Central banks call it ``currency sterilization.'' It has nothing to do with cleaning up grimy greenbacks. Currency sterilization is more akin to a shell game. Here's how it works. Central banks want a stronger dollar. They buy dollars, thereby decreasing the supply and driving up the price that currency traders will pay for them. Voil`a, a higher dollar.
But what do the banks do with the dollars they've bought?
In the case of West Germany, the dollars were bought with marks. After the purchase, there are now many more marks on the market than the central bank, the Bundesbank, would like. Too many marks could mean higher inflation in Germany. So the Bundesbank sells some government securities and gathers in those extra marks. Now there are fewer dollars, fewer marks, and more government securities on the market.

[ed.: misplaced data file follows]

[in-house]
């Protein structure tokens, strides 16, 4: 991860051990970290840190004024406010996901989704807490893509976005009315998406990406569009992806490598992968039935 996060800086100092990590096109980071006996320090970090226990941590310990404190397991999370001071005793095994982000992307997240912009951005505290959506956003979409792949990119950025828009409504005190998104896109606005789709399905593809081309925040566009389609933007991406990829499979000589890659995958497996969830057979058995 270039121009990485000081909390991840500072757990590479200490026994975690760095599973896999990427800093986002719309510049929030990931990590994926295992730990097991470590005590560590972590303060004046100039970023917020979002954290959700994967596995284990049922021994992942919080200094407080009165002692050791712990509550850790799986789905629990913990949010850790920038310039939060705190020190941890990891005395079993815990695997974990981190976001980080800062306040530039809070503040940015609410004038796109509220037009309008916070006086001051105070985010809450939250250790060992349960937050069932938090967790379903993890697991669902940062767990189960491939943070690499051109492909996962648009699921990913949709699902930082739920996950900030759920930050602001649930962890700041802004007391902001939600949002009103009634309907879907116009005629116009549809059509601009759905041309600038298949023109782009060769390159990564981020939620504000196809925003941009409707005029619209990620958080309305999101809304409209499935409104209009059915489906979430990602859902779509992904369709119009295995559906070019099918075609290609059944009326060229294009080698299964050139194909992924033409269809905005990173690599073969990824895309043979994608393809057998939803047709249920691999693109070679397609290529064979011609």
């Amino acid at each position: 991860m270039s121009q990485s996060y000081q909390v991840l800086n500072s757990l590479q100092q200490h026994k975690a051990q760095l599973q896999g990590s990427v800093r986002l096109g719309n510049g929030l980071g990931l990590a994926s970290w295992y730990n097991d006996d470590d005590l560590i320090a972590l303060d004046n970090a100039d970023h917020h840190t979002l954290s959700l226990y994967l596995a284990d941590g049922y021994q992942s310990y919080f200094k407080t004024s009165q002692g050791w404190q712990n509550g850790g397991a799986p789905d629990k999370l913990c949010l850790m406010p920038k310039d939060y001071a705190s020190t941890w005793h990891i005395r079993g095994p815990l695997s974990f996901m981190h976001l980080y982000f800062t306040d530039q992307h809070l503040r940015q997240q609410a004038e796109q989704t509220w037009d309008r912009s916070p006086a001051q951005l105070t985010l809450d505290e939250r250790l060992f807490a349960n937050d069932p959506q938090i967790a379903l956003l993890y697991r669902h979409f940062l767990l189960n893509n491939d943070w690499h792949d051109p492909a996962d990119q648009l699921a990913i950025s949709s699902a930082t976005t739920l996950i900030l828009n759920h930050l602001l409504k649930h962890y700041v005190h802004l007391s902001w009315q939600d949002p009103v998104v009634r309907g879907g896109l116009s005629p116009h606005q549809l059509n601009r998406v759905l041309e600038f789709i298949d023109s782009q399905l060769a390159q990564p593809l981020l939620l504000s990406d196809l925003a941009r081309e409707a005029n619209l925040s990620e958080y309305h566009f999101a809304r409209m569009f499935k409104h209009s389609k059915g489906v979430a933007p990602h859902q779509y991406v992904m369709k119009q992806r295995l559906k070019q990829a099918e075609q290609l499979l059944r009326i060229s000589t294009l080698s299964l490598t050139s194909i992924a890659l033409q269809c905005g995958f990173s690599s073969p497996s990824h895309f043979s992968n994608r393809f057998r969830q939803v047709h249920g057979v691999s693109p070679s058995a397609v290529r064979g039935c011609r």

In the United States, the Federal Reserve buys dollars using marks and yen and other currencies it has in its reserves. It might also borrow currencies from other central banks. But with fewer dollars on the market, interest rates would rise. The Fed doesn't want that, worrying about the impact on financial markets. So the Fed buys up Treasury bills. This puts the dollars back into circulation.
Economists say currency sterilization has little long-term effect. Like a shell game, it is forgotten soon after it is over.